Truth is more unbelievable than fiction I’m sure someone has written.
Fortunately Jill has been chronicling all the travails of Dragonfly’s passage south to the Virgins but we don’t generally see the copy as we’re too involved in the making of the story.
Sewing the Sail should be the title of this missive as we’ve just spent two whole days remedying a rent ripped clear across 12’ of main sail near the top, about 60’ in the air above deck. As happens on Dragonfly, many of these challenges seem unwarranted. We had just left Samana harbor in the Domician Republic to stage ourselves for a pending weather window to move south to the western coast of Puerto Rico. We had just cleared the basin, when shortly after having hoisted the main while heading into the wind and setting for a starboard tack the sail simply “popped” and parted leaving a clean horizontal opening on a seam from the leech line to luff bolt rope.
In the air it looked like a 6 or maybe 8’ tear, but once down on the cabin top it proved to be almost 12’ and simply the parting of two panels once held by triple stitching and most recently paid to have re-enforced. On inspection it seems that the sailmaker concentrated his 40 hours billable time elsewhere even though the invoice states “all seams” were re-enforced.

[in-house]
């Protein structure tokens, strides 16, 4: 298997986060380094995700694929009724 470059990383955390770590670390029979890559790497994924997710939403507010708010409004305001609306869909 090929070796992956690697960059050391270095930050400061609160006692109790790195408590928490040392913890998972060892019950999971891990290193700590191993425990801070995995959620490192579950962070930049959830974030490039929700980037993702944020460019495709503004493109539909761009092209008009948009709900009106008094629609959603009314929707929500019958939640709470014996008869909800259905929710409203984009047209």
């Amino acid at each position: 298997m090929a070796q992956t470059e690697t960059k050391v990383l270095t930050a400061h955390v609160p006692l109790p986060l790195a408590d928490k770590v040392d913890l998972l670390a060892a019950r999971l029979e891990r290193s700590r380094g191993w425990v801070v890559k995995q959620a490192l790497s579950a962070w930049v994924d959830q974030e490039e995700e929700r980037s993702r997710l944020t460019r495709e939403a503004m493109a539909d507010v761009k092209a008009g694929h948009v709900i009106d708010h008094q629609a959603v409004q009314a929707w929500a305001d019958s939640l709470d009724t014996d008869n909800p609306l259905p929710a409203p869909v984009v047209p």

Undaunted, our captain continued under jib alone, across the Samana Bay and we found refuge in the lee of a spit across from this region’s famous caves. The following two days were divided into first gluing the sections of material back into alignment and then the 2nd day the four of us stitched from one side to the other in pairs. It’s possible to pass a needle thru two (and in the case of re-enforced patch areas four to six) layers only after drilling the fabric with a needle-sized drill bit. Experience told us that you must run the drill bit in reverse, so as not to unravel the fabric, and essentially burn your way thru. Fortunately the trauma to the sail was swift and minimal so it was mostly a matter of arranging work-space on the cabin top and effecting a material-stretching mechanism. Using contact cement, including the 30-minute curing times, we crept across the seam using bodies, slings and water jugs to keep the wind from prematurely separating our efforts. In addition to just gluing the seams back we fashioned a number of semicircular patches to bind the fore and aft sections of the rent so that our next day’s stitching would suffice until a proper sailmakers zig-zag sewing machine could finish the job. And as is always the case once you start looking for weak spots we found several more in the area that got similar treatment.
Day two we once again cozied up to the shoreline to cut the wind and began about six hours of stitching for the four of us. Two drills, four sets of pliers, two needles and waxed thread enabled teams to work from each end to the middle and back again leaving a double row of stitching 12’ long.